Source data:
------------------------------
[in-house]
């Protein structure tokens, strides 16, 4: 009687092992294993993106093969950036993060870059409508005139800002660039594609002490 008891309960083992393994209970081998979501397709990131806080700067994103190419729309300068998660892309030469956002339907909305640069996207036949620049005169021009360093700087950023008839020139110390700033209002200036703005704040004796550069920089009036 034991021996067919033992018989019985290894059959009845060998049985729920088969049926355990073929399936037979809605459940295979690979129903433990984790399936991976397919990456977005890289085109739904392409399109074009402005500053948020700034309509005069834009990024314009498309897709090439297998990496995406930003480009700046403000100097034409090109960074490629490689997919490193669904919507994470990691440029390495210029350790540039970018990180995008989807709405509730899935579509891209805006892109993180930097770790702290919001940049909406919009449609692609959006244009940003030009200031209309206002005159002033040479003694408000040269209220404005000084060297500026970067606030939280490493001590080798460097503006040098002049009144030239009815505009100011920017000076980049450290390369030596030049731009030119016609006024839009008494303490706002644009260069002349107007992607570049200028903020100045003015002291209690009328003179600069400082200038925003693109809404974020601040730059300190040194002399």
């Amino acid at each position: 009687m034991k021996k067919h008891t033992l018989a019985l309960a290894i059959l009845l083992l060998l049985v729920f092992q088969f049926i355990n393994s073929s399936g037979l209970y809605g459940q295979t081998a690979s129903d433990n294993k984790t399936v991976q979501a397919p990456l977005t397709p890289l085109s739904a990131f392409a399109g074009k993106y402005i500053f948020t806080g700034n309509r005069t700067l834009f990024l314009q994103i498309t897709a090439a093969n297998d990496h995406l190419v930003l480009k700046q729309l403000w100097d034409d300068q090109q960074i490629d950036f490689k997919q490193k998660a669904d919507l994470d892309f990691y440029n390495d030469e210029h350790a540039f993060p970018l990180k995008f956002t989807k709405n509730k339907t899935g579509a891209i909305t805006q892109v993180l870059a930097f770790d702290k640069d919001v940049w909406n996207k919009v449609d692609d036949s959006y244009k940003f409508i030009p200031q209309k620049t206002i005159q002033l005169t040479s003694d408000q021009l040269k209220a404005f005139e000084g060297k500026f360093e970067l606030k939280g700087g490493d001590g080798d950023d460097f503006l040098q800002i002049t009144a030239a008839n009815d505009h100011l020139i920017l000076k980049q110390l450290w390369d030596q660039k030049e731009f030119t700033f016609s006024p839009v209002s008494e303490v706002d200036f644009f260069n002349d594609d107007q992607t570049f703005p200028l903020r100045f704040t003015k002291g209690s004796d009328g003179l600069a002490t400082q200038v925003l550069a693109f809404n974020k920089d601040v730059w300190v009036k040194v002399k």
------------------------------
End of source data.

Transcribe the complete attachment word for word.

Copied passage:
[in-house]
């Protein structure tokens, strides 16, 4: 009687092992294993993106093969950036993060870059409508005139800002660039594609002490 008891309960083992393994209970081998979501397709990131806080700067994103190419729309300068998660892309030469956002339907909305640069996207036949620049005169021009360093700087950023008839020139110390700033209002200036703005704040004796550069920089009036 034991021996067919033992018989019985290894059959009845060998049985729920088969049926355990073929399936037979809605459940295979690979129903433990984790399936991976397919990456977005890289085109739904392409399109074009402005500053948020700034309509005069834009990024314009498309897709090439297998990496995406930003480009700046403000100097034409090109960074490629490689997919490193669904919507994470990691440029390495210029350790540039970018990180995008989807709405509730899935579509891209805006892109993180930097770790702290919001940049909406919009449609692609959006244009940003030009200031209309206002005159002033040479003694408000040269209220404005000084060297500026970067606030939280490493001590080798460097503006040098002049009144030239009815505009100011920017000076980049450290390369030596030049731009030119016609006024839009008494303490706002644009260069002349107007992607570049200028903020100045003015002291209690009328003179600069400082200038925003693109809404974020601040730059300190040194002399």
């Amino acid at each position: 009687m034991k021996k067919h008891t033992l018989a019985l309960a290894i059959l009845l083992l060998l049985v729920f092992q088969f049926i355990n393994s073929s399936g037979l209970y809605g459940q295979t081998a690979s129903d433990n294993k984790t399936v991976q979501a397919p990456l977005t397709p890289l085109s739904a990131f392409a399109g074009k993106y402005i500053f948020t806080g700034n309509r005069t700067l834009f990024l314009q994103i498309t897709a090439a093969n297998d990496h995406l190419v930003l480009k700046q729309l403000w100097d034409d300068q090109q960074i490629d950036f490689k997919q490193k998660a669904d919507l994470d892309f990691y440029n390495d030469e210029h350790a540039f993060p970018l990180k995008f956002t989807k709405n509730k339907t899935g579509a891209i909305t805006q892109v993180l870059a930097f770790d702290k640069d919001v940049w909406n996207k919009v449609d692609d036949s959006y244009k940003f409508i030009p200031q209309k620049t206002i005159q002033l005169t040479s003694d408000q021009l040269k209220a404005f005139e000084g060297k500026f360093e970067l606030k939280g700087g490493d001590g080798d950023d460097f503006l040098q800002i002049t009144a030239a008839n009815d505009h100011l020139i920017l000076k980049q110390l450290w390369d030596q660039k030049e731009f030119t700033f016609s006024p839009v209002s008494e303490v706002d200036f644009f260069n002349d594609d107007q992607t570049f703005p200028l903020r100045f704040t003015k002291g209690s004796d009328g003179l600069a002490t400082q200038v925003l550069a693109f809404n974020k920089d601040v730059w300190v009036k040194v002399k």